Novell plans to begin opening up development of one of its Linux products to outside programmers in a project called OpenSuse, a strategy similar to that taken by rival Red Hat.
Novell is launching the project in an attempt to attract more outside developers, new users and, ultimately, market share. Novell is the No. 2 seller of Linux after Red Hat.
Novell isn’t the only one trying a more open approach. Sun Microsystems has begun opening its Solaris source code in an effort to regain the relevance the Unix version has lost to Linux.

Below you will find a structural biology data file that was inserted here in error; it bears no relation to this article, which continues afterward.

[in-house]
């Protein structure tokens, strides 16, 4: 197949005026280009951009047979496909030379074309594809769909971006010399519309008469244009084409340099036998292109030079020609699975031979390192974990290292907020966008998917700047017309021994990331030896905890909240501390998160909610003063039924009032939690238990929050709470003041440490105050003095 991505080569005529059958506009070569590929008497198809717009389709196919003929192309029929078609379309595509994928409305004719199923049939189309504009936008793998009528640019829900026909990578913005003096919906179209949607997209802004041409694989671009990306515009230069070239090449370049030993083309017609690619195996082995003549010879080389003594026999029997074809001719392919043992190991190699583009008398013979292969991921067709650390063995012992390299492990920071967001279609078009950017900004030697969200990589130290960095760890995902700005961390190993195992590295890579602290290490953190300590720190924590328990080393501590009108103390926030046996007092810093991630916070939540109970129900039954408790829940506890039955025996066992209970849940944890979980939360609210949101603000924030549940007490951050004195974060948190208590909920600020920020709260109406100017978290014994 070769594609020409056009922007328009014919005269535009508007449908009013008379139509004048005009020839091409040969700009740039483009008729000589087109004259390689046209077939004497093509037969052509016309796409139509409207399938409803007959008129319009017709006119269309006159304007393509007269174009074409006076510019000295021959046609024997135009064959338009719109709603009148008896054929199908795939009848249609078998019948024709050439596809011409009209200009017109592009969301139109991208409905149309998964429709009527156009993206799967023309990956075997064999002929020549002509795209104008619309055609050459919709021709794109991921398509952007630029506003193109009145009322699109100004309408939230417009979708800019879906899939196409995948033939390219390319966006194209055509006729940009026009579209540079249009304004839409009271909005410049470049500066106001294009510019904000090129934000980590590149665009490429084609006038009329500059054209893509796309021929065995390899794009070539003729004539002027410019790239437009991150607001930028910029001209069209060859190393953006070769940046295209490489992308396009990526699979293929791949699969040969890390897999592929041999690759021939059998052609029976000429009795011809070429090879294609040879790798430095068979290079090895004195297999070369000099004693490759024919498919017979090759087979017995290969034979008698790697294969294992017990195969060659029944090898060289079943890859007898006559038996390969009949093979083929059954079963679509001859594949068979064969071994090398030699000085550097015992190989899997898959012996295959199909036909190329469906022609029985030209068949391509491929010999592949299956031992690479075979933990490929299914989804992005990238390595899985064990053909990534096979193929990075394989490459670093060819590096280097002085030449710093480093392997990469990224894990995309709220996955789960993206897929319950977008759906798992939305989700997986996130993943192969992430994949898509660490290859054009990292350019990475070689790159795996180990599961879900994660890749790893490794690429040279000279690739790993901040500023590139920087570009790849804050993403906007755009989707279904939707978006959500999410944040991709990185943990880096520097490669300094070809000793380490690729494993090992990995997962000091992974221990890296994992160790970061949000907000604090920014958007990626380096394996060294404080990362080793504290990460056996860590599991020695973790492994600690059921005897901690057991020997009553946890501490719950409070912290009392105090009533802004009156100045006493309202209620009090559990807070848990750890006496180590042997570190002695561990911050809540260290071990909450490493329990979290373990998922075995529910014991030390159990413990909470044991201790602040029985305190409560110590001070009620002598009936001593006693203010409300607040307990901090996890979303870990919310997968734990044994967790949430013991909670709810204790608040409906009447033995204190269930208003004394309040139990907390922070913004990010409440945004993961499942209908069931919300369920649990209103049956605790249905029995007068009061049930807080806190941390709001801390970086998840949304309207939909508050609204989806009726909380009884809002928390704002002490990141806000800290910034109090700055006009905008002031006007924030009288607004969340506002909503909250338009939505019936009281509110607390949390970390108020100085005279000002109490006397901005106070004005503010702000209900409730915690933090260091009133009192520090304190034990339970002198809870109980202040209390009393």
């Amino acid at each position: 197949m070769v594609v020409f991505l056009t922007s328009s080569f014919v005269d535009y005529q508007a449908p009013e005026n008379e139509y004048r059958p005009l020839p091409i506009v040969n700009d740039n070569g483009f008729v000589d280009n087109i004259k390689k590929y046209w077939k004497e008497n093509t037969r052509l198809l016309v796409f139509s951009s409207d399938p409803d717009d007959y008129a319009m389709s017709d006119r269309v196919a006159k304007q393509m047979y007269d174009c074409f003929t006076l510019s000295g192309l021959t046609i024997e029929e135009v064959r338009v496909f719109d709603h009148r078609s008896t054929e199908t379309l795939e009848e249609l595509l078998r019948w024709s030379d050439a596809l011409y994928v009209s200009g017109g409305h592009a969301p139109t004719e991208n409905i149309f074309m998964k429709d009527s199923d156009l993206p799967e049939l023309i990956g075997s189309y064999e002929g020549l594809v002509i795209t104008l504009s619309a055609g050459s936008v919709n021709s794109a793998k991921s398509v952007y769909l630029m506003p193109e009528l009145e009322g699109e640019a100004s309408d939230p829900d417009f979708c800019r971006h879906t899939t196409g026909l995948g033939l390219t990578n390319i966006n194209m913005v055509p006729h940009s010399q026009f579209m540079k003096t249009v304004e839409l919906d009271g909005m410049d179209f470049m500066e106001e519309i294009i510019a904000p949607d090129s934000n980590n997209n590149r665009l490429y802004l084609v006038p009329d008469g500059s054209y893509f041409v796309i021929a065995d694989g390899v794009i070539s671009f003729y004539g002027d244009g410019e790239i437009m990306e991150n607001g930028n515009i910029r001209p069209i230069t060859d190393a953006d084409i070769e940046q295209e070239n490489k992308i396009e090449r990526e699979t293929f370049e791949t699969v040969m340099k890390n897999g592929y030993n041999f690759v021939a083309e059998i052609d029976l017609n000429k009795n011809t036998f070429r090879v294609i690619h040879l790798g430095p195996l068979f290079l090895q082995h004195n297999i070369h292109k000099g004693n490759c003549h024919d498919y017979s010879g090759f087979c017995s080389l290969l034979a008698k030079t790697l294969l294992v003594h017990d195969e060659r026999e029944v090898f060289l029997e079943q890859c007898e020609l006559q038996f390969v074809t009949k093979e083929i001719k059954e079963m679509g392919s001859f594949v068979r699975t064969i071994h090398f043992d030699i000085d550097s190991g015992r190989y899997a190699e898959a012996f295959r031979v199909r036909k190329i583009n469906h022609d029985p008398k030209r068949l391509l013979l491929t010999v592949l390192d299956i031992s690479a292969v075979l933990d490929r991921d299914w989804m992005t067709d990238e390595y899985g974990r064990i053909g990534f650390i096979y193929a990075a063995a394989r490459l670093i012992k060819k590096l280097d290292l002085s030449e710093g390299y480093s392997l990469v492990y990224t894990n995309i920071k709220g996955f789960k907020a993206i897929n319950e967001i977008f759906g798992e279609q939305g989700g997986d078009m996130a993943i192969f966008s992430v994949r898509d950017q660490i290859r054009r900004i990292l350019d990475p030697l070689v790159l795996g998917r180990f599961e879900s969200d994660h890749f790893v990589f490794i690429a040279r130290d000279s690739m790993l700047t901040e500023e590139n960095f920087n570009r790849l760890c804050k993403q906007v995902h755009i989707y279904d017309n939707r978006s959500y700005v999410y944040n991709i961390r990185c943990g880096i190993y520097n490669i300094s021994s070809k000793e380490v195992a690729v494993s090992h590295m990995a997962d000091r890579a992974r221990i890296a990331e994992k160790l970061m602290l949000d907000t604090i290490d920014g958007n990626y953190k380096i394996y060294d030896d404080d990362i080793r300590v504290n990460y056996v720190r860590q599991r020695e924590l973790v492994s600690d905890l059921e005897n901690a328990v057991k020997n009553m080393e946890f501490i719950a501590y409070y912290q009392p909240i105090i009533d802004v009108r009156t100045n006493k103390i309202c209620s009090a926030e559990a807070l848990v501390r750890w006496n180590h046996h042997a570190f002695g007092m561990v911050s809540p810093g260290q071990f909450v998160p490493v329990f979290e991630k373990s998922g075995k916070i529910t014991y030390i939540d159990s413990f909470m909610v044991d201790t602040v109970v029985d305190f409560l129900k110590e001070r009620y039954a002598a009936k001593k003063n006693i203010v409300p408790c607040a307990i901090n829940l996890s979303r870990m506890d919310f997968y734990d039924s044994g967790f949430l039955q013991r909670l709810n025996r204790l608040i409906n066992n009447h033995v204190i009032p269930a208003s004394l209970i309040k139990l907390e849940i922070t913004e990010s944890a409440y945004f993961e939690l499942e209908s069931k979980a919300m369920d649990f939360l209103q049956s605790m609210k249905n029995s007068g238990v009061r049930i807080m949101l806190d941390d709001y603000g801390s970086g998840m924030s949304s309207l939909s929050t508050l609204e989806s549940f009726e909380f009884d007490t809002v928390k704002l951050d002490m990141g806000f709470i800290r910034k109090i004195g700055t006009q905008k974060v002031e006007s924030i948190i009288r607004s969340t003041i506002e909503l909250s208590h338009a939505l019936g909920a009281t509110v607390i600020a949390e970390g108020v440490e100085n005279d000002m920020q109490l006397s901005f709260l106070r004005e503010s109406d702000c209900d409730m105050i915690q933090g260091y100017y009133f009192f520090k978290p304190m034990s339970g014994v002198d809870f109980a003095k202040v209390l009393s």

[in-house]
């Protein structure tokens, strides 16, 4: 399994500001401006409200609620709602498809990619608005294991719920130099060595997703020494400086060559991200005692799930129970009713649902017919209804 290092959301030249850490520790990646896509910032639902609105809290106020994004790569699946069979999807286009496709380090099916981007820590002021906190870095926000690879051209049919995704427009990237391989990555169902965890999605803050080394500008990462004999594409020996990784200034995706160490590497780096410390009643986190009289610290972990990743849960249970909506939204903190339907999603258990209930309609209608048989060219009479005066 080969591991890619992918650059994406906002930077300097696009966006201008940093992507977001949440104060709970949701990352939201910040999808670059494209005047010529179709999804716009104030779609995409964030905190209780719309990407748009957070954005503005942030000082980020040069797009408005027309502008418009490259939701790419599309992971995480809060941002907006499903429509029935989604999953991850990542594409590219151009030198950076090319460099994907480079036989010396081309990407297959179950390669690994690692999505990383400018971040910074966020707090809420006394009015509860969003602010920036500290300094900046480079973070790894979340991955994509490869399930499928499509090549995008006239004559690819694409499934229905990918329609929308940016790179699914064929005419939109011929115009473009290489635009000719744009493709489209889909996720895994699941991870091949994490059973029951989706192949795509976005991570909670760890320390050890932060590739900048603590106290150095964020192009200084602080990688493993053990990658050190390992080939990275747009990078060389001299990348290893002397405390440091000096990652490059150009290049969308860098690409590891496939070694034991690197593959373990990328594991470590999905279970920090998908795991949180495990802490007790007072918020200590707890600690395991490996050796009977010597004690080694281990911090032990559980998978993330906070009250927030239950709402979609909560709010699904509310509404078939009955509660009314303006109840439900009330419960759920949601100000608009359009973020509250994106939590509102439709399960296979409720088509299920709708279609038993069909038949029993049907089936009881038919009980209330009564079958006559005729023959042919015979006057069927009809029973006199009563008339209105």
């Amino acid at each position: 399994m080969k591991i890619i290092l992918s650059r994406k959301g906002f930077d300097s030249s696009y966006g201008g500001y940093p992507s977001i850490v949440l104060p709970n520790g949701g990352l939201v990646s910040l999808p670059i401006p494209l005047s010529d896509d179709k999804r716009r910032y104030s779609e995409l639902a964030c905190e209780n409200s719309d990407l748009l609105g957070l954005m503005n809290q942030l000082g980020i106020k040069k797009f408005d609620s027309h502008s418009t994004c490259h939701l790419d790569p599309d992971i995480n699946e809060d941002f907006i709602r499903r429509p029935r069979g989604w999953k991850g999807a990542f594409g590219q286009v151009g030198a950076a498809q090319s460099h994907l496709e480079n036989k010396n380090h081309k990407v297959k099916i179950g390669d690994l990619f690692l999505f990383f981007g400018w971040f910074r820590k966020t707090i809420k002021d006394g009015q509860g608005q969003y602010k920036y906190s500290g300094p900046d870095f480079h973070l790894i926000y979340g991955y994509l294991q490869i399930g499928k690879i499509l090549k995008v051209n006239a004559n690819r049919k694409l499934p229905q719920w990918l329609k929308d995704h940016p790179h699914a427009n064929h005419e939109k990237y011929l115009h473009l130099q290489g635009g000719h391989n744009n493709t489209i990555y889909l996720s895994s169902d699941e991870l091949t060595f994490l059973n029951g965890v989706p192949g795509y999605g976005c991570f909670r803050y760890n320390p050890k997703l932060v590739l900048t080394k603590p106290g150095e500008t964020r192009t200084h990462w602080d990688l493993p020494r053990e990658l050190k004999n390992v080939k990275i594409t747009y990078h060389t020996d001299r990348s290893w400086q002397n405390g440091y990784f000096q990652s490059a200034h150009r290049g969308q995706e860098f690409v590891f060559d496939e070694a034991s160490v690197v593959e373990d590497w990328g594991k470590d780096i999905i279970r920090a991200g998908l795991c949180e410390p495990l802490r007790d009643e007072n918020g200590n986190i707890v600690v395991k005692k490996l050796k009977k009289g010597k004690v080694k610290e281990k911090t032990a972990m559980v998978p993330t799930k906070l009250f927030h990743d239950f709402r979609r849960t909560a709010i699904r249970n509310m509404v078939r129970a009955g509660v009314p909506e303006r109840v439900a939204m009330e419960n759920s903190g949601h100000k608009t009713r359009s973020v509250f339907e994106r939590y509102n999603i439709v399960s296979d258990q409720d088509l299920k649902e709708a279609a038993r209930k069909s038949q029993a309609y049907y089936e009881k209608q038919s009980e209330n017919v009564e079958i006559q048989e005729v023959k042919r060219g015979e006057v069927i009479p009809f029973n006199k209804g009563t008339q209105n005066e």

Of course this seems like a great idea for companies because they get some R&D work done for free for them. But it’s not easy to get a plan like this going. RedHat have been trying for over 2 years with Fedora, and it’s not really going as they wish.
I think the reason why might be because open source developers actually perceive themselves as rebels against the corporate system, who wouldn’t really back a project they feel is one-sided and totally for the benefit of a certain company.
The developers think more in terms of community; something companies don’t really care about in the end of the day when their shareholders and board of directors are banging on the tables.
[More: CNet News]